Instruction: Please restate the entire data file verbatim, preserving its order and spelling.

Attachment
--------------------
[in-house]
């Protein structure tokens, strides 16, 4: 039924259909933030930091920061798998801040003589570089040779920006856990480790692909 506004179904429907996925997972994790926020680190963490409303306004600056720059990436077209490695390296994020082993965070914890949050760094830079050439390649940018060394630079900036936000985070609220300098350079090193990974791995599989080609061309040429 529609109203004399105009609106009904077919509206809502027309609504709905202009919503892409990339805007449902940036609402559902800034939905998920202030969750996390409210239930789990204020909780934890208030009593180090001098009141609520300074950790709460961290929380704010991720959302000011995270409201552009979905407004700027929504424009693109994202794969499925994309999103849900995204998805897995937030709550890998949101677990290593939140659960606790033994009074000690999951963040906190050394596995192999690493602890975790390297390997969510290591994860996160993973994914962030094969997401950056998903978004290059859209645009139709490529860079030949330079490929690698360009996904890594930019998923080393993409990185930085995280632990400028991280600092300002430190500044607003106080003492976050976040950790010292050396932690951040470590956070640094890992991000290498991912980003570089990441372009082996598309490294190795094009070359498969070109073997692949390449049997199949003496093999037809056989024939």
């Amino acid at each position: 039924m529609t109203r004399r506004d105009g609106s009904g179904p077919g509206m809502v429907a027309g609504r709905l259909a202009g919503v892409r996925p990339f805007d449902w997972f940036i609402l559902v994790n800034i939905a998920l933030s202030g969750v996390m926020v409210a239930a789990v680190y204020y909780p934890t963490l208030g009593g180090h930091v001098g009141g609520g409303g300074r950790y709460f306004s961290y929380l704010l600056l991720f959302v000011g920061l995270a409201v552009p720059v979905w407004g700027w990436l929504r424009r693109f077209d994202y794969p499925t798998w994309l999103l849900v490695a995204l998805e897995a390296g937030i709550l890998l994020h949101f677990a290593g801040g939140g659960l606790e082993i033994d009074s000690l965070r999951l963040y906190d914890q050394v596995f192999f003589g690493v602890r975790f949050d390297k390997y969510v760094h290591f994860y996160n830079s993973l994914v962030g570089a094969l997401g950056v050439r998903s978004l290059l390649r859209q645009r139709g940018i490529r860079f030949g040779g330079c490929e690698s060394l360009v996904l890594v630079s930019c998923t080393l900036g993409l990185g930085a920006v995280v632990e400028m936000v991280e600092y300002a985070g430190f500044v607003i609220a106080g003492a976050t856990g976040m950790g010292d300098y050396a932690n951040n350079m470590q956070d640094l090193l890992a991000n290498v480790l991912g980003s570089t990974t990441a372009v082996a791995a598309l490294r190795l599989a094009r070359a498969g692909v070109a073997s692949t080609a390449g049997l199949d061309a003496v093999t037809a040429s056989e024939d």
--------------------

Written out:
[in-house]
């Protein structure tokens, strides 16, 4: 039924259909933030930091920061798998801040003589570089040779920006856990480790692909 506004179904429907996925997972994790926020680190963490409303306004600056720059990436077209490695390296994020082993965070914890949050760094830079050439390649940018060394630079900036936000985070609220300098350079090193990974791995599989080609061309040429 529609109203004399105009609106009904077919509206809502027309609504709905202009919503892409990339805007449902940036609402559902800034939905998920202030969750996390409210239930789990204020909780934890208030009593180090001098009141609520300074950790709460961290929380704010991720959302000011995270409201552009979905407004700027929504424009693109994202794969499925994309999103849900995204998805897995937030709550890998949101677990290593939140659960606790033994009074000690999951963040906190050394596995192999690493602890975790390297390997969510290591994860996160993973994914962030094969997401950056998903978004290059859209645009139709490529860079030949330079490929690698360009996904890594930019998923080393993409990185930085995280632990400028991280600092300002430190500044607003106080003492976050976040950790010292050396932690951040470590956070640094890992991000290498991912980003570089990441372009082996598309490294190795094009070359498969070109073997692949390449049997199949003496093999037809056989024939």
């Amino acid at each position: 039924m529609t109203r004399r506004d105009g609106s009904g179904p077919g509206m809502v429907a027309g609504r709905l259909a202009g919503v892409r996925p990339f805007d449902w997972f940036i609402l559902v994790n800034i939905a998920l933030s202030g969750v996390m926020v409210a239930a789990v680190y204020y909780p934890t963490l208030g009593g180090h930091v001098g009141g609520g409303g300074r950790y709460f306004s961290y929380l704010l600056l991720f959302v000011g920061l995270a409201v552009p720059v979905w407004g700027w990436l929504r424009r693109f077209d994202y794969p499925t798998w994309l999103l849900v490695a995204l998805e897995a390296g937030i709550l890998l994020h949101f677990a290593g801040g939140g659960l606790e082993i033994d009074s000690l965070r999951l963040y906190d914890q050394v596995f192999f003589g690493v602890r975790f949050d390297k390997y969510v760094h290591f994860y996160n830079s993973l994914v962030g570089a094969l997401g950056v050439r998903s978004l290059l390649r859209q645009r139709g940018i490529r860079f030949g040779g330079c490929e690698s060394l360009v996904l890594v630079s930019c998923t080393l900036g993409l990185g930085a920006v995280v632990e400028m936000v991280e600092y300002a985070g430190f500044v607003i609220a106080g003492a976050t856990g976040m950790g010292d300098y050396a932690n951040n350079m470590q956070d640094l090193l890992a991000n290498v480790l991912g980003s570089t990974t990441a372009v082996a791995a598309l490294r190795l599989a094009r070359a498969g692909v070109a073997s692949t080609a390449g049997l199949d061309a003496v093999t037809a040429s056989e024939d």